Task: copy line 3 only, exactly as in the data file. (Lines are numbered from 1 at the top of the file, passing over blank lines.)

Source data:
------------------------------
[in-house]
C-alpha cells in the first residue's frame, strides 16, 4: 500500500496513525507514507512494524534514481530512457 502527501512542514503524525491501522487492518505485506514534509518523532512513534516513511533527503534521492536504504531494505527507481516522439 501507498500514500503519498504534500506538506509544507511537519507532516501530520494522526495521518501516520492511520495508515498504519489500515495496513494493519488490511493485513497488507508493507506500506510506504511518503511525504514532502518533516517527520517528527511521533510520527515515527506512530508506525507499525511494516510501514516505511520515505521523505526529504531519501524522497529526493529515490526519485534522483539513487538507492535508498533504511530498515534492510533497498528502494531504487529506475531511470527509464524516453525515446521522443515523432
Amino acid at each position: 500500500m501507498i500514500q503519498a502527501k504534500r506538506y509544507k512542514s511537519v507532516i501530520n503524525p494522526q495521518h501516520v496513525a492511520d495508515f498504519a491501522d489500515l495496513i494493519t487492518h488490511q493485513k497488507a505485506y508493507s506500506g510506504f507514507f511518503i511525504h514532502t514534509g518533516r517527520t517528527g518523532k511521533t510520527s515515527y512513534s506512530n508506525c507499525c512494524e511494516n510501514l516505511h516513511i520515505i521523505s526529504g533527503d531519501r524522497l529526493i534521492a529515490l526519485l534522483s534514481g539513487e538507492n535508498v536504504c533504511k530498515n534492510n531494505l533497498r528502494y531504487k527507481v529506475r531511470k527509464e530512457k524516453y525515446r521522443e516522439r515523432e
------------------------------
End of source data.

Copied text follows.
Amino acid at each position: 500500500m501507498i500514500q503519498a502527501k504534500r506538506y509544507k512542514s511537519v507532516i501530520n503524525p494522526q495521518h501516520v496513525a492511520d495508515f498504519a491501522d489500515l495496513i494493519t487492518h488490511q493485513k497488507a505485506y508493507s506500506g510506504f507514507f511518503i511525504h514532502t514534509g518533516r517527520t517528527g518523532k511521533t510520527s515515527y512513534s506512530n508506525c507499525c512494524e511494516n510501514l516505511h516513511i520515505i521523505s526529504g533527503d531519501r524522497l529526493i534521492a529515490l526519485l534522483s534514481g539513487e538507492n535508498v536504504c533504511k530498515n534492510n531494505l533497498r528502494y531504487k527507481v529506475r531511470k527509464e530512457k524516453y525515446r521522443e516522439r515523432e